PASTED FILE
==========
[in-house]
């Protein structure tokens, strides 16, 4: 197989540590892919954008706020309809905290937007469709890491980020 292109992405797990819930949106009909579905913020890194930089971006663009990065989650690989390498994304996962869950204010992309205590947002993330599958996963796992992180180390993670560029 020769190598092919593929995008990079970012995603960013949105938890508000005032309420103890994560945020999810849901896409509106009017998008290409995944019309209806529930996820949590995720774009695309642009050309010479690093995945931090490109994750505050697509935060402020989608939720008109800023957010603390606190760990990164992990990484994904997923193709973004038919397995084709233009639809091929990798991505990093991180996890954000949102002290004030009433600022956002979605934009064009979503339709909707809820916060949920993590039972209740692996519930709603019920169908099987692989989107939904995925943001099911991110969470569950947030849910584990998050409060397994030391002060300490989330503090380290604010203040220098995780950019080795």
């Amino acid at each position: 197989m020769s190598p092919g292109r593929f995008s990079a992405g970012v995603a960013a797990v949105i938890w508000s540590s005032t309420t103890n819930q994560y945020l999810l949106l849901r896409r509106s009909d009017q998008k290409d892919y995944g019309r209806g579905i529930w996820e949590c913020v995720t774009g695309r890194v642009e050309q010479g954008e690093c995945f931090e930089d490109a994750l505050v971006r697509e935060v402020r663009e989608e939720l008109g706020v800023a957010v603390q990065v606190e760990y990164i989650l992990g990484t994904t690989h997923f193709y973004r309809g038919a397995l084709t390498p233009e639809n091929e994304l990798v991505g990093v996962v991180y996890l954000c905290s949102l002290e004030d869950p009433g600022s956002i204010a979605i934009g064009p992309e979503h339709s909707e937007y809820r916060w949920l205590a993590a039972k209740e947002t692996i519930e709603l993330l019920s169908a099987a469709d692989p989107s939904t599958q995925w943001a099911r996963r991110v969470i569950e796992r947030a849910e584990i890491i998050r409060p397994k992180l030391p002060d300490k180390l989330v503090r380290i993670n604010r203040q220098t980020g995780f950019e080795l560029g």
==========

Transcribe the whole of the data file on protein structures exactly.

[in-house]
């Protein structure tokens, strides 16, 4: 197989540590892919954008706020309809905290937007469709890491980020 292109992405797990819930949106009909579905913020890194930089971006663009990065989650690989390498994304996962869950204010992309205590947002993330599958996963796992992180180390993670560029 020769190598092919593929995008990079970012995603960013949105938890508000005032309420103890994560945020999810849901896409509106009017998008290409995944019309209806529930996820949590995720774009695309642009050309010479690093995945931090490109994750505050697509935060402020989608939720008109800023957010603390606190760990990164992990990484994904997923193709973004038919397995084709233009639809091929990798991505990093991180996890954000949102002290004030009433600022956002979605934009064009979503339709909707809820916060949920993590039972209740692996519930709603019920169908099987692989989107939904995925943001099911991110969470569950947030849910584990998050409060397994030391002060300490989330503090380290604010203040220098995780950019080795």
């Amino acid at each position: 197989m020769s190598p092919g292109r593929f995008s990079a992405g970012v995603a960013a797990v949105i938890w508000s540590s005032t309420t103890n819930q994560y945020l999810l949106l849901r896409r509106s009909d009017q998008k290409d892919y995944g019309r209806g579905i529930w996820e949590c913020v995720t774009g695309r890194v642009e050309q010479g954008e690093c995945f931090e930089d490109a994750l505050v971006r697509e935060v402020r663009e989608e939720l008109g706020v800023a957010v603390q990065v606190e760990y990164i989650l992990g990484t994904t690989h997923f193709y973004r309809g038919a397995l084709t390498p233009e639809n091929e994304l990798v991505g990093v996962v991180y996890l954000c905290s949102l002290e004030d869950p009433g600022s956002i204010a979605i934009g064009p992309e979503h339709s909707e937007y809820r916060w949920l205590a993590a039972k209740e947002t692996i519930e709603l993330l019920s169908a099987a469709d692989p989107s939904t599958q995925w943001a099911r996963r991110v969470i569950e796992r947030a849910e584990i890491i998050r409060p397994k992180l030391p002060d300490k180390l989330v503090r380290i993670n604010r203040q220098t980020g995780f950019e080795l560029g």